Do you remember teaching someone to ride a bike without the restrictive safeguard of stabilisers? I did this with each of my four children, and in the process, managed to learn some fundamental principles of sustainability. For me, there’s a similarity between the way we speak about net zero in construction and the way we help our children figure out how to ride a bike.
Fear and frustration inhibit excitement and progress
After an hour of wobbly practice, my child lay on the grass under her bike, with eyes full of tears. She wasn’t hurt but frustrated at her inability to master riding without stabilisers. She burst out ‘I should know how to do this already! We have been here for ages!’
I was intrigued. ‘You should know how to ride by now?’ I asked. I could see that she was sincerely trying, putting in so much effort that the fun and excitement of riding had become lost in the struggle.
‘Yes’, she said. ‘My friend is really good at riding, and she said it only took her ten minutes to learn to ride her bike!’
Now contrast that occasion with a few years later, on the same spot of grass, when another of my children lay on the grass under her bike. She looked at me with excitement in her eyes, and said ‘When do you think I will be able to ride on the cycle path with you?’
‘Ride with me?’ I said, pleased.
‘Yes’, she said. ‘We could go on an adventure!’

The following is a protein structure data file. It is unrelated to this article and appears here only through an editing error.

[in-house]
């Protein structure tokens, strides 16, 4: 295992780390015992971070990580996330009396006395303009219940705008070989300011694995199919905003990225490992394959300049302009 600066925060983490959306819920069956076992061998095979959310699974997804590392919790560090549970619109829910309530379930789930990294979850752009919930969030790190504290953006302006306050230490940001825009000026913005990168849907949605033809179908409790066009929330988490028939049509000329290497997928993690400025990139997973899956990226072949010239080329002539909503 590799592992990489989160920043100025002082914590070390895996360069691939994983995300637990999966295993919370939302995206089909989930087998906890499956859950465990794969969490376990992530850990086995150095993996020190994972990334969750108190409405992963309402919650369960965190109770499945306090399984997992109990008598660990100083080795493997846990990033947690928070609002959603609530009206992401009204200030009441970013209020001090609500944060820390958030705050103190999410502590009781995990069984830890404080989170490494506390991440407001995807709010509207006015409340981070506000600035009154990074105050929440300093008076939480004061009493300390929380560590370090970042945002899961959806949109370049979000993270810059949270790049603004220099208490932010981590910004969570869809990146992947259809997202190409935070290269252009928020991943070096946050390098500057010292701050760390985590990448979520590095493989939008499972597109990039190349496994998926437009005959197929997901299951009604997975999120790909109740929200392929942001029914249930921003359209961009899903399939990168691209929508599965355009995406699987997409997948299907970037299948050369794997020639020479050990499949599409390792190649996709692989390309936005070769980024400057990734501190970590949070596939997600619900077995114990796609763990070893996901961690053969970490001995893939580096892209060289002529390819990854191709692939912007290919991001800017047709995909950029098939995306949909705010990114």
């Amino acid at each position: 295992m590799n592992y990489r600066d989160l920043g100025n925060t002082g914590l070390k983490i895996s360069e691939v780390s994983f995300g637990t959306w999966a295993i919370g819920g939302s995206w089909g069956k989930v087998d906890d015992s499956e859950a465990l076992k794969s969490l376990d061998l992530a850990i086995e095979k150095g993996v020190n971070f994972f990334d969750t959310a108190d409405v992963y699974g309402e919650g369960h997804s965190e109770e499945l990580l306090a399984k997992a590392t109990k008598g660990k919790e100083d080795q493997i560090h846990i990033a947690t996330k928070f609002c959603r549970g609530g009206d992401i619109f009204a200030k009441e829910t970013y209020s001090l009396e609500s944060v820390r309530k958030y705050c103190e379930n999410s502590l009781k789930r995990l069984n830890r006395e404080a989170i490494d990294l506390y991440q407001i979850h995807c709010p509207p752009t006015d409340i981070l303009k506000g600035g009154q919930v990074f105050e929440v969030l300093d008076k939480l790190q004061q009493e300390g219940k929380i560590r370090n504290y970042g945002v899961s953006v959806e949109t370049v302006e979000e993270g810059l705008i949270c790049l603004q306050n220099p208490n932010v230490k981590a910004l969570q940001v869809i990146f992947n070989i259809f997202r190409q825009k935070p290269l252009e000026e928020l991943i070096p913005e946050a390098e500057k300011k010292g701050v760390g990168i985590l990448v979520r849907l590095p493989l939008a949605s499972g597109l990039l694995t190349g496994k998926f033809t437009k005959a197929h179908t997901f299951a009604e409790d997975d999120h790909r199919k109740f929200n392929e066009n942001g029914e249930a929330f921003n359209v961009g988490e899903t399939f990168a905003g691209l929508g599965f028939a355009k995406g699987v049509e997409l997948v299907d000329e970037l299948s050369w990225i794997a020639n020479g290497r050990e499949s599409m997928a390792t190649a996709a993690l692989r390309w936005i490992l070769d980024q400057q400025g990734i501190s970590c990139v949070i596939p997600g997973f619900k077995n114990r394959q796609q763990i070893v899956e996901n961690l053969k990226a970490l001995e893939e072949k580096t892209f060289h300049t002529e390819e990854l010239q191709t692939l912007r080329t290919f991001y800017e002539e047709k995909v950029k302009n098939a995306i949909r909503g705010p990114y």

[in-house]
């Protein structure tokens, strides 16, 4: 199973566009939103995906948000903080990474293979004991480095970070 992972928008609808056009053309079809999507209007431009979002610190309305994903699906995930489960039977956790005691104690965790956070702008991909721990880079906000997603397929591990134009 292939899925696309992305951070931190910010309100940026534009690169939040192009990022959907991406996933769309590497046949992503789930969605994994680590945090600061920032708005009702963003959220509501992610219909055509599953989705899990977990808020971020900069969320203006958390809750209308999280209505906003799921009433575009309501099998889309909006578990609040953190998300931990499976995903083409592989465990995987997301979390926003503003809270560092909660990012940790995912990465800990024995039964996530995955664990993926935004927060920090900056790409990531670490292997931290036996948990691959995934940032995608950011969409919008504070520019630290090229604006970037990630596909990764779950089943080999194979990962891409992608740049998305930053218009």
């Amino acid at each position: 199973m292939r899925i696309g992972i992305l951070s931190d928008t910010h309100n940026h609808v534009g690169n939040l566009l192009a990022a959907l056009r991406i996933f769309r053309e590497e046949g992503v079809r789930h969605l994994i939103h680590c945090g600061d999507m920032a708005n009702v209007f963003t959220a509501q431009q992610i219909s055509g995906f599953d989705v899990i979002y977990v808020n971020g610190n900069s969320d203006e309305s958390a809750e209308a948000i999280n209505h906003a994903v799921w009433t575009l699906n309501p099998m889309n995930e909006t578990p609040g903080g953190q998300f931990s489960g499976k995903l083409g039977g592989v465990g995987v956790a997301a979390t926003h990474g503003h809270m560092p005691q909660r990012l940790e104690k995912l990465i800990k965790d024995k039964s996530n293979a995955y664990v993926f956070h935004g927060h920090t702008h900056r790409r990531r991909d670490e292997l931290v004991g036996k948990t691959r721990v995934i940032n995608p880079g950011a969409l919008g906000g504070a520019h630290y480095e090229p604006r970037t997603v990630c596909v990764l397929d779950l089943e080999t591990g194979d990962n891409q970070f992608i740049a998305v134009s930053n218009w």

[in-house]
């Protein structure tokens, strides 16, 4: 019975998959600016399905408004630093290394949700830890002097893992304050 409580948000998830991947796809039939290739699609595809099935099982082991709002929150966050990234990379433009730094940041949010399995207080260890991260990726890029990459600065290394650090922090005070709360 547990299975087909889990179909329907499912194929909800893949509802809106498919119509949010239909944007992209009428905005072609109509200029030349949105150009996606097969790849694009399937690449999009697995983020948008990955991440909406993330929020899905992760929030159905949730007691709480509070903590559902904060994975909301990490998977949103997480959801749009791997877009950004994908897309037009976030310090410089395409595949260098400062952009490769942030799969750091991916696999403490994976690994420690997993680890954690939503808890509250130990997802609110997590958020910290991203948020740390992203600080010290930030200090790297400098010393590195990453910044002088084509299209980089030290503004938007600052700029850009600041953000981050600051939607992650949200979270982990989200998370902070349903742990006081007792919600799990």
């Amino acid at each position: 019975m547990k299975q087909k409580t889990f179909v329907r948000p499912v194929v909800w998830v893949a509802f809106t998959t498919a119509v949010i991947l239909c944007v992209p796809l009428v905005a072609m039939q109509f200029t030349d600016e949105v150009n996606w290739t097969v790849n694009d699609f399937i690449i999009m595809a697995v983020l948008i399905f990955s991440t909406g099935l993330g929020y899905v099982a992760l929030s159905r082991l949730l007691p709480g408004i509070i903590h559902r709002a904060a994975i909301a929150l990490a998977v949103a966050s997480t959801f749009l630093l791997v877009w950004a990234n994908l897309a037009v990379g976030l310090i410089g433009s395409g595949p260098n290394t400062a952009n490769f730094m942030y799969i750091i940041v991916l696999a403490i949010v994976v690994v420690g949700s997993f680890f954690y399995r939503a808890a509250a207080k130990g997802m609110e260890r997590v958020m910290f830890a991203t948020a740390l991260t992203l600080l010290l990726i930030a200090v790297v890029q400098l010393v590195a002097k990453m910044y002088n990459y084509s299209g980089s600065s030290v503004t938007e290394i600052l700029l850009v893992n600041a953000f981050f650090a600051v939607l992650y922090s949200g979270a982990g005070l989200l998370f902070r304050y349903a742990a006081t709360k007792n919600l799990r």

Adventures in sustainability
I’m pleased to say that I’ve gone on adventures with both of those children on our bikes, on grass, dirt and cycle track. But I wonder, when it comes to your CO2 emissions or climate impact, whether you identify with either of their experiences?
Maybe you’d rather use the stabilising effects of the government so that you can ‘stay upright’. Maybe you’re concerned about how you appear to other people, who already seem so far ahead of you that they’re out of your reach.
Or maybe our view of the future is full of excitement for the progress we’ll make and the advances we’ll enjoy, once we’ve put the work in. When the learning process is fun instead of fear-driven, then we’ll be willing to give more and appreciate what we have.
It’s all about the mindset
Some may say, ‘But time is short: we need to get this sorted now!’ And of course it is; when it comes to climate change, time is always short. But our mindset makes a powerful difference to our perception of progress.
So wherever you are on your journey to net-zero and sustainability in construction, please don’t lie on the proverbial grass with frustration and angst. Get back up, and let’s go on an adventure! We can’t get there with the rigidity of old processes or viewpoints. Holding onto ‘I should know this’ or ‘I should do this’ makes our fear and self-criticism inhibit our progress.
One day we will get there, and it’s ok that we’re not quite there now. Let’s decide today to take off our restrictive stabilisers so that the real adventure can begin.
About the author
Darren Evans - Business leader connecting with people to treat people and planet as the precious resources they are so that we can build a better future together https://darren-evans.co.uk/